The project brought together 22 academics, research scientists and stakeholders to investigate how we put a value on what humans take from nature, such as food and fresh water and also on other benefits like participating in mountain sports or relaxing on a beach. We wanted to know how certain we could be about any value we worked out, and when and where we could use that value in helping society to make better decisions.
We visited two different areas in the UK with contrasting landscapes to see what the human population gained from nature in these areas and how a value for these benefits could be derived.
The first visit to the estuary of the River Tamar and the farms upstream in Devon and Cornwall looked at the impacts of human activity on water quality for both drinking water and for keeping the river and estuary in a good condition.
Our second visit took us to the Cairngorms National Park where we looked at the park plan and visited two land managers, one running a farm and the other managing land to encourage and protect birds.
We looked at two challenges in trying to value the benefits of nature.
Firstly, we understand a lot about how our environment and our human society works, but we do not understand it all. While we use our flood models to advise and make precautions, for example, they are often not able to tell us with certainty where a flood can occur.
Secondly, do we have the right information to help us estimate a value? If we only have the numbers of visitors in the area, it’s difficult to value the benefit of tourism to a specific village. We therefore need to use methods of estimating values for different geographical areas, and sometimes for different time periods.
At the study visits we found that putting a value on nature would be quite difficult. There was a lot of missing or uncertain information, and sometimes a value in terms of money was not a helpful idea.
Tool: Bayesian Belief Network
We looked carefully at several ecosystems and we could see how to use a tool (called a Bayesian Belief Network) to link together information and provide us with a value and an estimate of its uncertainty, just like in predicting a flood; it also had a good graphical presentation so users could understand what was going on.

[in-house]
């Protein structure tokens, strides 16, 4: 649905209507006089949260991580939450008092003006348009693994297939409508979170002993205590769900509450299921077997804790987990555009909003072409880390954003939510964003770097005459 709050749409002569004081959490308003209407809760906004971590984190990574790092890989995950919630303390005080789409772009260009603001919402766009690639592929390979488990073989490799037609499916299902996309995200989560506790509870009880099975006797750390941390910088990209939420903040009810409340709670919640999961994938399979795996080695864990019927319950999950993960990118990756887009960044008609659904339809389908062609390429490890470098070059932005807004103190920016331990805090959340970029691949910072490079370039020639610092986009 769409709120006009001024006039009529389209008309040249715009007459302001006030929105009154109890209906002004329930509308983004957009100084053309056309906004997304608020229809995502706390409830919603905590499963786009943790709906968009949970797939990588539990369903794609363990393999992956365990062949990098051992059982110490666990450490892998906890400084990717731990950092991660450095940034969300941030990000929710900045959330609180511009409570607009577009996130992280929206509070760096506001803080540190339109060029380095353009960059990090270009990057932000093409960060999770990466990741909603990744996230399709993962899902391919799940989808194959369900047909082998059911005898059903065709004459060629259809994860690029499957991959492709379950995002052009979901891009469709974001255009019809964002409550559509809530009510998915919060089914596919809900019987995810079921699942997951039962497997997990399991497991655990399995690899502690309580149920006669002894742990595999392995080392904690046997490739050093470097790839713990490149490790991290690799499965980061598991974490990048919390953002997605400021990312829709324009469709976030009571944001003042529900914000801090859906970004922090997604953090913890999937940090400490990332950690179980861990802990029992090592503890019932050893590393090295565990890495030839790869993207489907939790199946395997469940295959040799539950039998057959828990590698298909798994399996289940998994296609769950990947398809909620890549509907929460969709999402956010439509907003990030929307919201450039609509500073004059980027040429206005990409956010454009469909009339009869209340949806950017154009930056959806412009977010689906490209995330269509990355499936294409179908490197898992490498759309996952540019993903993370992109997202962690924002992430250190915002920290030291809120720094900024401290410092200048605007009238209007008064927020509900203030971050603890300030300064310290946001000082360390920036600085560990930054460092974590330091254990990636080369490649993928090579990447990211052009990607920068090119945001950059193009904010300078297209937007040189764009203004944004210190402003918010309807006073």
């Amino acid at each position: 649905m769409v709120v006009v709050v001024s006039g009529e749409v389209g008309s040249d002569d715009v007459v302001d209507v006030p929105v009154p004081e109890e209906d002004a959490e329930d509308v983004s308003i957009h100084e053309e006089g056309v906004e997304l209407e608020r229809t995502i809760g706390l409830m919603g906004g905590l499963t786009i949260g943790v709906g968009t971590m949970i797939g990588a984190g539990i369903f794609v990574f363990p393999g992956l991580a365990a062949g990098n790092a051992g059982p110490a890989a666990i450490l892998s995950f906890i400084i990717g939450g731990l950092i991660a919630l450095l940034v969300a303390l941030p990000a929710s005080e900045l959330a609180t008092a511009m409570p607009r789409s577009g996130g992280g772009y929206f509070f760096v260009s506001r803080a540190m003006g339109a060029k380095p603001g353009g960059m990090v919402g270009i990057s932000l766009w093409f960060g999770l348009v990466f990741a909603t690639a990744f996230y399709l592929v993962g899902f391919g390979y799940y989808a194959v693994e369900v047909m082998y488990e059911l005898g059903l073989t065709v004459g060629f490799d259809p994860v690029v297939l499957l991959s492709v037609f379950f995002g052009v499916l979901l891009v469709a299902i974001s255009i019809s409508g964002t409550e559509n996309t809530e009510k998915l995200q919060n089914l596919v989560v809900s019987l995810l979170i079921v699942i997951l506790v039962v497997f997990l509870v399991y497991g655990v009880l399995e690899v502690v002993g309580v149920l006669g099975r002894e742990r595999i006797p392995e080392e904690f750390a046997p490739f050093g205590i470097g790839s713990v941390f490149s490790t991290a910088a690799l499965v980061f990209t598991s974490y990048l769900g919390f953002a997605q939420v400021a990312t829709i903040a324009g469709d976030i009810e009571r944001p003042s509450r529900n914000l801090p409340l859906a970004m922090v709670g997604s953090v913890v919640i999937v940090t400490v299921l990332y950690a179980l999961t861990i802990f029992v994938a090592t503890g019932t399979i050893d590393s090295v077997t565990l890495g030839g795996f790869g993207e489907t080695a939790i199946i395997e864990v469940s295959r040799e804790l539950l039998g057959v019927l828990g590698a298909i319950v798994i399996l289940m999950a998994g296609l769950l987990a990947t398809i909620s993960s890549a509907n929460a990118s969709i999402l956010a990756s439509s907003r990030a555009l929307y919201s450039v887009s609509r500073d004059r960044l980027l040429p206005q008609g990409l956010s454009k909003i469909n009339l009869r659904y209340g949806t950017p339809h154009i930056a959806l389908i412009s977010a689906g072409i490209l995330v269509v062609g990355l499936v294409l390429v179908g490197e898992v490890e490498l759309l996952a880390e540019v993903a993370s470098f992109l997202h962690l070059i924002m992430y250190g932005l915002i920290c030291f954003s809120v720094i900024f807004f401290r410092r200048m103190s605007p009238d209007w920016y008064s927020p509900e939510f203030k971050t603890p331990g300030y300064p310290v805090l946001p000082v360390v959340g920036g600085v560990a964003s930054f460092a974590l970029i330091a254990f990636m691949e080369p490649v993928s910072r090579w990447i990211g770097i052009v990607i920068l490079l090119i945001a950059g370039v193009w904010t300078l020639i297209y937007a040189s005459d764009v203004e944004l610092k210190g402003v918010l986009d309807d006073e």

Using regional information collected for a study on a farm was difficult, and there were no tools that could really make that easy at present. We concluded that the task of valuing nature was possible, but the tools needed improvement and much of the information you needed was not easily available.
It is misleading to provide a value for the benefits from nature that pretends to be more accurate than it really is, or is actually relevant for a different area or time than the decision that you want to make. We showed that people we met understood the problems and could use the information on the certainty of the value sensibly.
- Review a selection of ecosystem services in order to identify common themes related to scale and uncertainty and their relevance for sustainable valuation of ecosystem services and natural capital.
- Select case studies which are data rich and contrasting in ecosystem services and habitat (and associated biodiversity) to be analysed.
- Develop a framework to incorporate scale changes and uncertainty management.
- Bring together a research team from a wide variety of disciplines to work on the issues.
- Identify a selection of ecosystem services for investigation.
- Determine the approach to the issues of uncertainty assessment and scale dependence within ecological and environmental systems for the selected ecosystem services and to quantify the links between ecosystem functions and ecosystem services.
- Consider the role of scale and uncertainty issues within the social, management, policy and economic influences on, and responses to, ecosystem service delivery, linking these with the ecological uncertainties.
- Take forward and consider the role of the scale and uncertainty constraints in illustrative monetary and non-monetary valuation metrics and their related decision processes for selected ecosystem services.
- Generate a future inter-disciplinary research agenda to address the uncertainty, scale and response function challenges in generic ecosystem services valuations.
- Issues working paper reviewing existing methodology relevant to incorporating scale and uncertainty within an ecosystem services assessment and proposing a framework to assess in current project.
- Paper on assessment of the proposed framework in relation to data types, discipline compatibility and stakeholder needs/perceptions
- Open seminar linked to the final team meeting to communicate progress to other academics
For decision-makers and practitioners
- Presentations to stakeholders at the study area workshops on applying the sketch framework.
- Presentations to stakeholders in each study area of the outcomes of the project.
Mr Ron Smith - Centre for Ecology and Hydrology
Dr Melanie Austen - Plymouth Marine Laboratory
Dr Stephen Baillie - British Trust for Ornithology
Prof Stephen T Buckland - University of St Andrews
Mrs Kaja Curry - Tamar Estuaries Consultative Forum
Dr Jan Dick - Centre for Ecology and Hydrology
Prof David Elston - BioSS
Dr Mark Everard - Private consultant
Prof Denis Fischbacher-Smith - University of Glasgow
Professor Nick Hanley - University of Stirling
Dr Caroline Hattam - Plymouth Marine Laboratory
Professor Anne Magurran - University of St. Andrews
Dr Marion Potschin - University of Nottingham
Professor Marian Scott - University of Glasgow
Prof Bill Slee - James Hutton Institute
Dr Paul J. Somerfield - Plymouth Marine Laboratory
Mr Hamish Trench - Cairngorms National Park Authority